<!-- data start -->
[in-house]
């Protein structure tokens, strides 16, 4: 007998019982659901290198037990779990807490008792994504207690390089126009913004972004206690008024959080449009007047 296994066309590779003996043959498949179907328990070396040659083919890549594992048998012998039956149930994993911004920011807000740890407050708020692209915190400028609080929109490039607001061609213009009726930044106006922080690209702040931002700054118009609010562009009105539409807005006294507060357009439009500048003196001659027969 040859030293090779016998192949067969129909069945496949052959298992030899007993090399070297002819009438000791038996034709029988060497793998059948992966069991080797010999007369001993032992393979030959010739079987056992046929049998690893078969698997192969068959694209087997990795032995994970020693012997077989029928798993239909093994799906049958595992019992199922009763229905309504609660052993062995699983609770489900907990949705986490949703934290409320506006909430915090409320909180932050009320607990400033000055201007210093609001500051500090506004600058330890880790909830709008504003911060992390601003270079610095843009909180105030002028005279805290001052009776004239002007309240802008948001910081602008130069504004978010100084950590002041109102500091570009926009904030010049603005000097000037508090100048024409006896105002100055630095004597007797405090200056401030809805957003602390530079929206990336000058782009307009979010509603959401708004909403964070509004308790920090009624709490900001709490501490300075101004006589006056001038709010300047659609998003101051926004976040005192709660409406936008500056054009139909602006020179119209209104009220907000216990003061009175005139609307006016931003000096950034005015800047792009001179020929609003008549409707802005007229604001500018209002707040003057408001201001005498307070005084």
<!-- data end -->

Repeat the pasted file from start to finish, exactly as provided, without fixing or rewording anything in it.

[in-house]
């Protein structure tokens, strides 16, 4: 007998019982659901290198037990779990807490008792994504207690390089126009913004972004206690008024959080449009007047 296994066309590779003996043959498949179907328990070396040659083919890549594992048998012998039956149930994993911004920011807000740890407050708020692209915190400028609080929109490039607001061609213009009726930044106006922080690209702040931002700054118009609010562009009105539409807005006294507060357009439009500048003196001659027969 040859030293090779016998192949067969129909069945496949052959298992030899007993090399070297002819009438000791038996034709029988060497793998059948992966069991080797010999007369001993032992393979030959010739079987056992046929049998690893078969698997192969068959694209087997990795032995994970020693012997077989029928798993239909093994799906049958595992019992199922009763229905309504609660052993062995699983609770489900907990949705986490949703934290409320506006909430915090409320909180932050009320607990400033000055201007210093609001500051500090506004600058330890880790909830709008504003911060992390601003270079610095843009909180105030002028005279805290001052009776004239002007309240802008948001910081602008130069504004978010100084950590002041109102500091570009926009904030010049603005000097000037508090100048024409006896105002100055630095004597007797405090200056401030809805957003602390530079929206990336000058782009307009979010509603959401708004909403964070509004308790920090009624709490900001709490501490300075101004006589006056001038709010300047659609998003101051926004976040005192709660409406936008500056054009139909602006020179119209209104009220907000216990003061009175005139609307006016931003000096950034005015800047792009001179020929609003008549409707802005007229604001500018209002707040003057408001201001005498307070005084």